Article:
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An HTML artifact. Not attested from durably archived sources. Not very common at only 2700+ raw Web hits at Google, many of them noise hits from hit-hungry search sites. An excellent exemplar of its kind. DCDuringTALK 16:28, 9 September 2009 (UTC)
Maybe an example of use-mention distinction. I've always thought a misspelling means exactly that - a common misspelling not just a typo or a scanno or an HTML-related bug. Mglovesfun (talk) 16:33, 9 September 2009 (UTC)
I just looked at that, and then at server, and found something reeeeeeeeeally funny: In the translation table for the definition meaning "unisex term for waiter or waitress", there is both a French male and female translation. XD L☺g☺maniacchat? 21:15, 9 September 2009 (UTC)
Keep. The "General rule" of WT:CFI says a "term should be included if it's likely that someone would run across it and want to know what it means." I ran across faccedilade at http://www.laparks.org/dos/historic/campo.htm and wanted to know what it meant. Readers who run across it elsewhere will probably want to know what it means. —Rod (A. Smith) 17:00, 9 September 2009 (UTC)
Keep, I suppose: it is appropriately flagged as an erroneous form, and can be properly cited. No, delete: it isn't attestable per CFI, only from a Google Web search. Equinox◑ 19:01, 9 September 2009 (UTC)
Keep per Rodasmith above. Unlike many misspellings (common or otherwise), one can probably not easily determine faccedilade's meaning from just looking at it and its context. Misspellings like cemetary or acomodation are pretty easy to figure out. If we do keep this, though - how's it pronounced? fas-ADE like the original? fak-sed-il-ADE is what it looks like. :) L☺g☺maniacchat? 19:37, 9 September 2009 (UTC)
You pronounce the original fas-ADE (fəsˈejd)? Is that common? Ive always heard it as fəˈsɑːd.—msh210℠ 19:40, 9 September 2009 (UTC)
No, it's not common, just one of my quirks. People give me strange looks when I say it that way. I've never seen that pronunciation in any dictionary. Sometimes I switch between fas-ADE and fas-AHD. Not that I usually say the word, just read it in books (that probably accounts for the weird pronunciation). :) L☺g☺maniacchat? 21:05, 9 September 2009 (UTC)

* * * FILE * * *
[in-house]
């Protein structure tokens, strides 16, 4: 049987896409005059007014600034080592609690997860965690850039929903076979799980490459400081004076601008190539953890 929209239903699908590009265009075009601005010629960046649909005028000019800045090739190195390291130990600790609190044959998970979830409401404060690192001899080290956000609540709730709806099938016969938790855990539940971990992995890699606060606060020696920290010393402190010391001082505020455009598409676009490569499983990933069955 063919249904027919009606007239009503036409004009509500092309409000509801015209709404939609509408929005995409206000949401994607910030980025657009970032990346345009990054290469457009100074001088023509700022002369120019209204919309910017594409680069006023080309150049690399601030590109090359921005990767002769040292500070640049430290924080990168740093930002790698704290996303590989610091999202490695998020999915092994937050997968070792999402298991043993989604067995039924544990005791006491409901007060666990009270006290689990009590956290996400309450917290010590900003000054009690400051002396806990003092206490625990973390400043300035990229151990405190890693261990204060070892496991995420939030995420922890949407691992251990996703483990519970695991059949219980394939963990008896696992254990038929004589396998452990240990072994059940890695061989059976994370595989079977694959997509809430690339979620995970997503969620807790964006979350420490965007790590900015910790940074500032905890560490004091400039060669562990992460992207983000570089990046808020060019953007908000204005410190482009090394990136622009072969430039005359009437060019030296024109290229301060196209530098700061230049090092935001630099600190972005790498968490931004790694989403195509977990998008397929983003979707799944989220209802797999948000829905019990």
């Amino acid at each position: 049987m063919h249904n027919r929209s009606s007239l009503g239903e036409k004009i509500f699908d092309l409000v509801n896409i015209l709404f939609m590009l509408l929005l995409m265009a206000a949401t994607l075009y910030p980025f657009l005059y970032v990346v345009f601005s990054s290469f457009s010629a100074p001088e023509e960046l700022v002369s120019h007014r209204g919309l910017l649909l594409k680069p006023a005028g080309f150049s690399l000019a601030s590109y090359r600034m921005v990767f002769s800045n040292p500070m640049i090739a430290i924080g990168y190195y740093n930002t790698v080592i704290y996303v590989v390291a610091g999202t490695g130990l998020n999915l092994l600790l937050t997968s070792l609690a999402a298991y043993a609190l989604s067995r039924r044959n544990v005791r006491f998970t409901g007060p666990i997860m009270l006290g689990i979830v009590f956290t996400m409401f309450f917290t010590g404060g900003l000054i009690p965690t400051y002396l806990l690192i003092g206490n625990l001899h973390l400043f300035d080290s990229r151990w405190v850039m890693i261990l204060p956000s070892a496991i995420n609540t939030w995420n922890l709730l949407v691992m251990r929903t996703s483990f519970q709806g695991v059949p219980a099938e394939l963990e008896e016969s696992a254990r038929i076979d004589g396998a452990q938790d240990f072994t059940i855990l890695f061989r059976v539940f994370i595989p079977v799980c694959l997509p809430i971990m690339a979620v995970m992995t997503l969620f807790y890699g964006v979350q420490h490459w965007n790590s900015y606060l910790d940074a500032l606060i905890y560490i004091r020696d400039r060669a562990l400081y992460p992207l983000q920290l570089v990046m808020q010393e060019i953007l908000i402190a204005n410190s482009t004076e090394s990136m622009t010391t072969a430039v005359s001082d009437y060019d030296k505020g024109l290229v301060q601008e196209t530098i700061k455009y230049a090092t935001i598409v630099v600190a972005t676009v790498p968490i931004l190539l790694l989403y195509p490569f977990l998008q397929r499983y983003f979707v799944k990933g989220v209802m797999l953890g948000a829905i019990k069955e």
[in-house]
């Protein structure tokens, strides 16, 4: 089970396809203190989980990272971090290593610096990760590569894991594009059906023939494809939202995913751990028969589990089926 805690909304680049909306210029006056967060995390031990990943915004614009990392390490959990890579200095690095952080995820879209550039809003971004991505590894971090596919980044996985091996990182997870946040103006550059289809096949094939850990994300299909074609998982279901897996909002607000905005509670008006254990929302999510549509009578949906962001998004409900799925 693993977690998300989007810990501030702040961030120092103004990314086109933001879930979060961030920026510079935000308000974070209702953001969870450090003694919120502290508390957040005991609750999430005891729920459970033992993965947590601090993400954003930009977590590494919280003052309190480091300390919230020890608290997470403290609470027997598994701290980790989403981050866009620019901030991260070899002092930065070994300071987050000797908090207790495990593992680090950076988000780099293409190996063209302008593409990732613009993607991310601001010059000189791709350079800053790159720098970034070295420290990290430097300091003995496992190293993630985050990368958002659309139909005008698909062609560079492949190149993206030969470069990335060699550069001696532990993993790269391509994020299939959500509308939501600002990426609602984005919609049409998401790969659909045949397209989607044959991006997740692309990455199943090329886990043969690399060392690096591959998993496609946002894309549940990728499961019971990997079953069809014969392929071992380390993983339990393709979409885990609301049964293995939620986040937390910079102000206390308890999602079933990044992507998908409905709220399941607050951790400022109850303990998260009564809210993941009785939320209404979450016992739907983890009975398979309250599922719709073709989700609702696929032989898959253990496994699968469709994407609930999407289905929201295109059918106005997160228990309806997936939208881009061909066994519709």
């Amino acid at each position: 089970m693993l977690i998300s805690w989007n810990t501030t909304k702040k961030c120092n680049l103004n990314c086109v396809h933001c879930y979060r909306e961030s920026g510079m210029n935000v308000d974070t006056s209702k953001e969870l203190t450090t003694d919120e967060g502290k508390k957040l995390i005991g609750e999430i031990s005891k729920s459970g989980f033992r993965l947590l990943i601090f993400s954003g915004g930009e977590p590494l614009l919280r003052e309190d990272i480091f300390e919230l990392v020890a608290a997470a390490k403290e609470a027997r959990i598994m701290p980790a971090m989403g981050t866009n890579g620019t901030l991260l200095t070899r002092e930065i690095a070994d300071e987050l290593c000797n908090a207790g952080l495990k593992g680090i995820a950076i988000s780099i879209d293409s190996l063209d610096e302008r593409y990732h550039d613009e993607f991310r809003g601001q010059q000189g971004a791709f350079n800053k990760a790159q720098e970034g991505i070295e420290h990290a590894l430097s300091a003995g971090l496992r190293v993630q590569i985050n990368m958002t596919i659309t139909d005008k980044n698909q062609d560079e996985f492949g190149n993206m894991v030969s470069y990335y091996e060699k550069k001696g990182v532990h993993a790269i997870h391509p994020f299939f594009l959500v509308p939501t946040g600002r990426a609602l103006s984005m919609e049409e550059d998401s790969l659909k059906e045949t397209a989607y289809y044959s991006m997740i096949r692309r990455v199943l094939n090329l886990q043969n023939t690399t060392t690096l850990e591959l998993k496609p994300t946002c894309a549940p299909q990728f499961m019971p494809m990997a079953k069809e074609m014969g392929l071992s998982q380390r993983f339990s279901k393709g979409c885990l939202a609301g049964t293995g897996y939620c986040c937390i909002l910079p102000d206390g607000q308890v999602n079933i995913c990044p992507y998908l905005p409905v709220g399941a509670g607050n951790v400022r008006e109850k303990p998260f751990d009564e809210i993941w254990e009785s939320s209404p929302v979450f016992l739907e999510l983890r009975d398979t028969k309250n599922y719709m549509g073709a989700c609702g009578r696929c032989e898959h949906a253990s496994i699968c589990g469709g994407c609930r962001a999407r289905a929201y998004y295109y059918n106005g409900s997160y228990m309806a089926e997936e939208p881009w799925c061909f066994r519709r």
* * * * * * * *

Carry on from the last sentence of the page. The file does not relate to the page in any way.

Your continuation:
At present it has NO cites from sources we accept as durably archived.
Are we now supposed to accept uncited and incitable rare technical artifacts as misspelllings? Not everything that we find curious that involves letters on a screen or on a page merits inclusion in a dictionary.
Rodasmith: The general principle of someone perhaps wanting to look it up is as vacuous as that of men being entitled to the pursuit of life liberty and property: It is not true without more than a few significant qualifications. Consider also the qualifications that attach to each word of our slogan "All words in all languages".
Are we to accept as "common" anything that generate 2700 raw google Web hits?
Logomaniac: Much of our content is easy to figure out if you are a native speaker with some higher education and you are the kind of person who likes to contribute to an on-line dictionary project.
Finally, I question whether it is a "word" that conveys meaning and whether it can be accurately described as a misspelling. DCDuringTALK 21:16, 9 September 2009 (UTC)
But we're not writing a dictionary for "native speakers with some higher education". We're writing for ESL learners who haven't got a good grasp on the language and its quirks yet. We're writing for middle school students (like myself) who don't know what something means and aren't smart enough to quickly figure it out. We're writing for the people out there who just aren't that bright and their minds don't work as fast as some and don't make the connections as easily. We're writing for college students who want to know if the word they used in an essay is appropriate. That's the reason a dictionary is made, for goodness' sake! If we write it just for "the kind of person who likes to contribute to an on-line dictionary project", then there is no reason to go ahead with Wiktionary, and it will become a waste of lots of people's time, money, and hard work, and we'll get scoffed at. That should never be. We should be writing to educate people, not just utterly confuse and frustrate them. I do not think an ESL learner, a middle school student, a not-so-bright person, or a college student will be easily able to look at the word "faccedilade" in a book, scan the context, and go "Bingo! This is an HTML mix-up of "façade"!" I know I wouldn't. (So there. Sometimes I get disgusted with this project.) L☺g☺maniacchat? 15:27, 10 September 2009 (UTC)
You had introduced the idea that common misspellings were easy to figure out. It seemed to be a criticism of including "easy" misspellings. Of course we keep common misspellings. I am among the last contributors to advocate a high-brow approach to our basic content. I believe that we don't realize enough how much we have to help people because they are at earlier stages in learning, or tired, or experiencing a temporary memory problem, or ....
I just think that HTML glitches that leak onto the screen or printed page are a lot like inkblots or manual-typewriter-era artifacts from adjoining keys striking the page together. It is not a misspelling; it is not an alternate spelling; it is not a word. It is not common. It is not attestable. It fails WT:CFI. It would be perfectly fine in an Appendix of Fascinating Typography or in WikiTypography. DCDuringTALK 17:03, 10 September 2009 (UTC)